A collection of 33 anthropomorphic handle attachments of Roman situlae recovered from the archeological site of Conimbriga (Central Portugal, 2nd century BC–5th century AD) was studied by micro-Energy Dispersive X-Ray Fluorescence Spectrometry (micro-EDXRF), Scanning Electron Microscopy - Energy Dispersive Spectroscopy (SEM-EDS) and metallographic techniques. Regarding the characterization of Roman artifacts of regional production, the relation among typology, composition and microstructure was evaluated in order to infer the Roman influence on the copper metallurgy in Western Iberia. The collection was found to be heterogeneous, mainly constituted by leaded copper and leaded bronzes, with a wide range of lead contents. The artifacts were all produced by mold casting, and most of them show some post-casting processing. Important casting faults and broken artifacts were associated with higher lead contents, and were mainly leaded copper. The leaded bronzes were more carefully produced. The overall results suggest a local metallurgical tradition, with the usage of copper and copper alloy scraps, with high additions of lead. The aim was to produce colored (and cheaper) artifacts, without any major concerns about the finishing details.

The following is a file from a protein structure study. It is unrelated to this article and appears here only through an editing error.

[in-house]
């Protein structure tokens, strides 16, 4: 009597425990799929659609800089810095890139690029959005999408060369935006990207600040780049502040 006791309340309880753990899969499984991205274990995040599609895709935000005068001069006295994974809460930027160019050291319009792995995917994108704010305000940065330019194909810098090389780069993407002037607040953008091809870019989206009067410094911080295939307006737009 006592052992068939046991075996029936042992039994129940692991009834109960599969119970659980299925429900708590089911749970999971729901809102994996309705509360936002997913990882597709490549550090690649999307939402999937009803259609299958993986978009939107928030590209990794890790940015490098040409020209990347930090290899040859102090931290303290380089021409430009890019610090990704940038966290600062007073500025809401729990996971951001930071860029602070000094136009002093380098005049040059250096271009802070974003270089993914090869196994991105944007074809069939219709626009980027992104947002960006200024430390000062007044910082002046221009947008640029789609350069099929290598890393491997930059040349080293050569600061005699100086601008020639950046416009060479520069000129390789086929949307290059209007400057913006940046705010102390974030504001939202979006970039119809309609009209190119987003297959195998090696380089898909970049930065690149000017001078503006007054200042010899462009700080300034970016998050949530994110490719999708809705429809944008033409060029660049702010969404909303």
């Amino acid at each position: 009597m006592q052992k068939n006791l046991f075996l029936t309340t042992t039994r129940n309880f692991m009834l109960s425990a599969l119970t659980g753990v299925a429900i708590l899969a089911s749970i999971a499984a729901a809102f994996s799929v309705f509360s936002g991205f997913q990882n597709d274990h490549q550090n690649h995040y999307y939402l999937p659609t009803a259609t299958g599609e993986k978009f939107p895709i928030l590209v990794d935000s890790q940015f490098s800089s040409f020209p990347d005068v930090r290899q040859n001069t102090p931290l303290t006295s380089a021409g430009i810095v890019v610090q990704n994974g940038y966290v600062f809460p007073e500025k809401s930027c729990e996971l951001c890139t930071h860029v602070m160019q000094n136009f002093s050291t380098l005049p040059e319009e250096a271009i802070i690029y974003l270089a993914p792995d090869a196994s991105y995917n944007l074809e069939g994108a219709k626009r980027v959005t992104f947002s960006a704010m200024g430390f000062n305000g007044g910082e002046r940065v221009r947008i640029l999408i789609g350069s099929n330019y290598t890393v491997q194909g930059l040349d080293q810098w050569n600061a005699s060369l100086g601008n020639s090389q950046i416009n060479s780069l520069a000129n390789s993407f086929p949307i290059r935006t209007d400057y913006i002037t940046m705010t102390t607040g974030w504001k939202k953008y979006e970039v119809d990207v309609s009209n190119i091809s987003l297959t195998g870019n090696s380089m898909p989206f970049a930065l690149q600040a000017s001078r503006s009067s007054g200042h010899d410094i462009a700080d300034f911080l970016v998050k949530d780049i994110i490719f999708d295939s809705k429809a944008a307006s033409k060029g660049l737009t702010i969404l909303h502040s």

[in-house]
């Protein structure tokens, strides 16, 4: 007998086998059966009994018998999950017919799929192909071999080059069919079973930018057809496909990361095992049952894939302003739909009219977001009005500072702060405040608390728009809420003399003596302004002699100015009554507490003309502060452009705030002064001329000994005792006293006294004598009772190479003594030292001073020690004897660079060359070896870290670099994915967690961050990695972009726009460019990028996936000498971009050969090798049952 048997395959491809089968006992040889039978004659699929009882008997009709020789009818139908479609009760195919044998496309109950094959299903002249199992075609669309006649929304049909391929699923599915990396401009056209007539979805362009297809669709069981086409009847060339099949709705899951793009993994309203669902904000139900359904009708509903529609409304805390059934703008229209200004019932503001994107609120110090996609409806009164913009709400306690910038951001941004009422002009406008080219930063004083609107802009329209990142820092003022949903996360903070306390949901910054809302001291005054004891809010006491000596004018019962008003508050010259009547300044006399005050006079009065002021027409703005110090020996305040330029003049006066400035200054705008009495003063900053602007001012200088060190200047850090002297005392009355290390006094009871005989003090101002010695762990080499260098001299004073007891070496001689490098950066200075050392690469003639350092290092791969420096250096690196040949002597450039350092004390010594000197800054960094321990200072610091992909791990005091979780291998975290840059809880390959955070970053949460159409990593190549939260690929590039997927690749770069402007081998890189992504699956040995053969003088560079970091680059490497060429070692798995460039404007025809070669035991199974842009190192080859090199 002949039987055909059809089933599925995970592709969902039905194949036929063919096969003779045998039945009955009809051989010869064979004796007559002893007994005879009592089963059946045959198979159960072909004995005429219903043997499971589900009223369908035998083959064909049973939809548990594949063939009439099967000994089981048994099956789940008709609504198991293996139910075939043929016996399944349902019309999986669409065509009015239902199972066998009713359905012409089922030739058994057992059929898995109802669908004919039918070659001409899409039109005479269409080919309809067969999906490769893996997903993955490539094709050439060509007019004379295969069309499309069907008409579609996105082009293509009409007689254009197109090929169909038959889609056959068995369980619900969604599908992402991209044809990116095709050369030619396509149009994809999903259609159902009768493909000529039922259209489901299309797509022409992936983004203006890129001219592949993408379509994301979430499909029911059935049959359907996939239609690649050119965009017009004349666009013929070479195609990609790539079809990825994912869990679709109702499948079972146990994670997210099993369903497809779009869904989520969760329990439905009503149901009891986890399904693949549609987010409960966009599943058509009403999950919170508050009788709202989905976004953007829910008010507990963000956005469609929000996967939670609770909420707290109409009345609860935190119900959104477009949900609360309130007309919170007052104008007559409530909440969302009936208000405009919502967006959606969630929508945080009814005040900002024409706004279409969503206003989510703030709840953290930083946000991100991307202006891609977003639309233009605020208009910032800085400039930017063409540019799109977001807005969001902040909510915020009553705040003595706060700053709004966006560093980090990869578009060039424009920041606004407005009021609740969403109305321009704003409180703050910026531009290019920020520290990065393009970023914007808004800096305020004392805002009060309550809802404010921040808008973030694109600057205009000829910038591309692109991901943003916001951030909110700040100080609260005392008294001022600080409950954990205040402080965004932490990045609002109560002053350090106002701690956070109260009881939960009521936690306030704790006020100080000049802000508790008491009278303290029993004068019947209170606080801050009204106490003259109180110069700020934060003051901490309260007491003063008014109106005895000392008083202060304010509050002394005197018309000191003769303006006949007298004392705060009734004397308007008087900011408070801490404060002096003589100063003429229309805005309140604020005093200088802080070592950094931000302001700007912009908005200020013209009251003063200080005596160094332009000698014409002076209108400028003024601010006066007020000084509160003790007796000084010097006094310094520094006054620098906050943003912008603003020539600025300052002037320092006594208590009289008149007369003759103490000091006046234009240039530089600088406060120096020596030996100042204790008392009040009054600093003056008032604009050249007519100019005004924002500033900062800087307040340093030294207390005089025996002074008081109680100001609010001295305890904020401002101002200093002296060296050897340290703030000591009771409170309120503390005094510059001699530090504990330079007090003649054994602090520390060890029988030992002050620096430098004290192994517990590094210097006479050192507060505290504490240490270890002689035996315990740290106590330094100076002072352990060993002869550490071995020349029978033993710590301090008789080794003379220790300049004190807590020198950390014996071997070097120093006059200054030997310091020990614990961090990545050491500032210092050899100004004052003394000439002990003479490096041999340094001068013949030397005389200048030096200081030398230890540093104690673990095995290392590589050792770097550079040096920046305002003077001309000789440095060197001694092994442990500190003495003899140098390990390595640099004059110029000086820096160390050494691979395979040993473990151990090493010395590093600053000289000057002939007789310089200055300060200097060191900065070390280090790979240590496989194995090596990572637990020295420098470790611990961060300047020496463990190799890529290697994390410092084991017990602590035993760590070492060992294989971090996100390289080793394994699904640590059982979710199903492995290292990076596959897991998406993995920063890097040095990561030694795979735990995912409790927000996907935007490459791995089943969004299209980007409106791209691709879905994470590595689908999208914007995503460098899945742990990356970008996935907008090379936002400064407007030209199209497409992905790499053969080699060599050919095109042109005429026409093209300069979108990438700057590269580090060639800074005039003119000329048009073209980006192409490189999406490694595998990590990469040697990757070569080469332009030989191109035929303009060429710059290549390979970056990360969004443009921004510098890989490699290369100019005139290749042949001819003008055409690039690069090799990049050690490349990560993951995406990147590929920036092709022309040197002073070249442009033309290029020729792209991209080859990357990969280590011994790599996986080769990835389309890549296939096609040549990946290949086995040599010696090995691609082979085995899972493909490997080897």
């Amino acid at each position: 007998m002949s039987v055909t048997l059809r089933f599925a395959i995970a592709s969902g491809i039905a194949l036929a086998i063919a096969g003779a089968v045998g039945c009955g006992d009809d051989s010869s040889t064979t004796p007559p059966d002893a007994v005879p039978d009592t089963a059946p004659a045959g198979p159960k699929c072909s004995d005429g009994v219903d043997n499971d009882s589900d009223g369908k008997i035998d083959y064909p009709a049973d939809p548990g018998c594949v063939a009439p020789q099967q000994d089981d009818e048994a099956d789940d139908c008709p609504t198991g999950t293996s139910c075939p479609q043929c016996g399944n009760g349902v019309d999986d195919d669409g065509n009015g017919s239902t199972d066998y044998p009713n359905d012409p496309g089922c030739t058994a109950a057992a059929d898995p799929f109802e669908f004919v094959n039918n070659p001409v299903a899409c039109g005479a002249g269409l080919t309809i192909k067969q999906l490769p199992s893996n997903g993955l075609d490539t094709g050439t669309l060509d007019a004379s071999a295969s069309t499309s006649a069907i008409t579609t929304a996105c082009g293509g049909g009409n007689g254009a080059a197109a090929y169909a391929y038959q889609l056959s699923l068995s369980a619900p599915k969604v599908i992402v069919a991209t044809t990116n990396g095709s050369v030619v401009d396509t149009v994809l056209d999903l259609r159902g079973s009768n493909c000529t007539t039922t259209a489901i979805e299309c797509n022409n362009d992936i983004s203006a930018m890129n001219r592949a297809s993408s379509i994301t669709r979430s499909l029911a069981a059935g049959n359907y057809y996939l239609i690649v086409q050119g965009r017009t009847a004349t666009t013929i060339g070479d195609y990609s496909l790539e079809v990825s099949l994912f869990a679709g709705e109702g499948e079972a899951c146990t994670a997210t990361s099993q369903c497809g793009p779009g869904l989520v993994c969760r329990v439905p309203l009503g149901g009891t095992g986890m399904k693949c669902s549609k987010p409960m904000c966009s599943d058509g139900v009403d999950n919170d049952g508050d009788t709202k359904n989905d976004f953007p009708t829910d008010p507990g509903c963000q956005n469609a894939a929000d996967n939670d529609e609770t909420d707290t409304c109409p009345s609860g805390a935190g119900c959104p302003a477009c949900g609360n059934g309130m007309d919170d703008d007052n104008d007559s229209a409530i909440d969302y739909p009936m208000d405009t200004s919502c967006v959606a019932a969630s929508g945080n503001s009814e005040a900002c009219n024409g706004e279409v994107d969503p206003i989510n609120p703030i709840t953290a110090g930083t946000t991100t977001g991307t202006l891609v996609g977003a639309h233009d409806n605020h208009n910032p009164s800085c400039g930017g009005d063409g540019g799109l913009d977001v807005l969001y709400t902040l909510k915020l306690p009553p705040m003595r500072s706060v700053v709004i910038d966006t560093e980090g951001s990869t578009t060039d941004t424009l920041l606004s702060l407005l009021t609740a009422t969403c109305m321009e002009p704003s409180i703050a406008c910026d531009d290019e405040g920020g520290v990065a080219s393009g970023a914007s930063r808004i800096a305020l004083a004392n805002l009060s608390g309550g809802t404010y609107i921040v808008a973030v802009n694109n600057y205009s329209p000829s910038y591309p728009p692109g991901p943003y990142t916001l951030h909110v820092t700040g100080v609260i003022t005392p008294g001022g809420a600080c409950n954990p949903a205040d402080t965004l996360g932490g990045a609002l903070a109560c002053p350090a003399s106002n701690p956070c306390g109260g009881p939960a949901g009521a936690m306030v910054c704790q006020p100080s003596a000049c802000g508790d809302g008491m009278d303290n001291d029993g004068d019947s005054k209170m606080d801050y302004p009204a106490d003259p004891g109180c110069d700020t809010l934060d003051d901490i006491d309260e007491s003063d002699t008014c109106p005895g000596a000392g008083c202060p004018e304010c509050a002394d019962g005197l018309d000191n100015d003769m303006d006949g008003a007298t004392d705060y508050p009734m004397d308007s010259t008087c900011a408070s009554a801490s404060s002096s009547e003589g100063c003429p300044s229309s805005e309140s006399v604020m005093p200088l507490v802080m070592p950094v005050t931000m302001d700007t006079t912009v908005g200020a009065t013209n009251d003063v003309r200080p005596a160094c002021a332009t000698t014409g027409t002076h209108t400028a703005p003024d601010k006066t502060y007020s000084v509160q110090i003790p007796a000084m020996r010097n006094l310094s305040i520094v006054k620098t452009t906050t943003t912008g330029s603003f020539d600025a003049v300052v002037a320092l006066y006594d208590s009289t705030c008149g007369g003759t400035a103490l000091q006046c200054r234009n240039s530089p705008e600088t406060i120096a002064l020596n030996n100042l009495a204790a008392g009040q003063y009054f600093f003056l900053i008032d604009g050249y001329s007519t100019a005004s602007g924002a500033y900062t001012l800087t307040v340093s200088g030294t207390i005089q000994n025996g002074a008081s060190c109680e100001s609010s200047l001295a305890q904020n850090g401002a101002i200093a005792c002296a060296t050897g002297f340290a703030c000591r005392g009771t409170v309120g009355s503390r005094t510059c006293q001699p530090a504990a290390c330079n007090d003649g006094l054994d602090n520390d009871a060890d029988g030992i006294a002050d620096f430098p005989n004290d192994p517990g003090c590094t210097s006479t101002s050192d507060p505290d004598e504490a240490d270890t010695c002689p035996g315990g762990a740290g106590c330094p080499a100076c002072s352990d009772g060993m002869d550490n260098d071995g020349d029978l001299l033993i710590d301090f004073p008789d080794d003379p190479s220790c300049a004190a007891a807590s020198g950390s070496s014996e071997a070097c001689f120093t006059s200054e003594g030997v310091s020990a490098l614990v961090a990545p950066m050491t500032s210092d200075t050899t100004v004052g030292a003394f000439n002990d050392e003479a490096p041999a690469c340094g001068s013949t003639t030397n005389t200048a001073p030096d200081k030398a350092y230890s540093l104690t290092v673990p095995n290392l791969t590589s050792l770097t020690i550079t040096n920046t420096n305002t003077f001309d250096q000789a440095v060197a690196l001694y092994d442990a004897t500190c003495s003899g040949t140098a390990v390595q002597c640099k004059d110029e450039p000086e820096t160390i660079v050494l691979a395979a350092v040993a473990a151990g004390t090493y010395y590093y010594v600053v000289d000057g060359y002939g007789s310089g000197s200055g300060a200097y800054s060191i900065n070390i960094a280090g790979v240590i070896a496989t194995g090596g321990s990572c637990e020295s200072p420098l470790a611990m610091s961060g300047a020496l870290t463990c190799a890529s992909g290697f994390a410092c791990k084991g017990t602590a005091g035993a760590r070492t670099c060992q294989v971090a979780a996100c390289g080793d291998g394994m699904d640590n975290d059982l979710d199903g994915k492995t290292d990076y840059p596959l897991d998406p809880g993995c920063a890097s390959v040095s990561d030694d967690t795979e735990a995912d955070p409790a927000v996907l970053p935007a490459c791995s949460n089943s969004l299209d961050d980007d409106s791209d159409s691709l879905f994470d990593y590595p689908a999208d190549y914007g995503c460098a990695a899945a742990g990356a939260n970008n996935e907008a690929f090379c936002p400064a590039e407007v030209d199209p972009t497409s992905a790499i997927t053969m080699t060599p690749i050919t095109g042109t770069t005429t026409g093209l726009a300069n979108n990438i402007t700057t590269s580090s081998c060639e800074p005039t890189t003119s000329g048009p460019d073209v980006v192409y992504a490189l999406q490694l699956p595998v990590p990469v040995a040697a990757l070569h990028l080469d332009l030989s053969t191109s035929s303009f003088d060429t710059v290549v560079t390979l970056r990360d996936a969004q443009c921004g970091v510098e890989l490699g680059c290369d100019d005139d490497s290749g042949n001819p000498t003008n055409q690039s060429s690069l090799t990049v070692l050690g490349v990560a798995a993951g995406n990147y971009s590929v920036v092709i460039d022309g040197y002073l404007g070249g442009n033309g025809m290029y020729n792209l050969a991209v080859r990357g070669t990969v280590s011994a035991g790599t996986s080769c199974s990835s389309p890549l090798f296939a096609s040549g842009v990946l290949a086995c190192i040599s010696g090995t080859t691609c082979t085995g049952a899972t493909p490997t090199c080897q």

- optical microscopy
- Western Iberia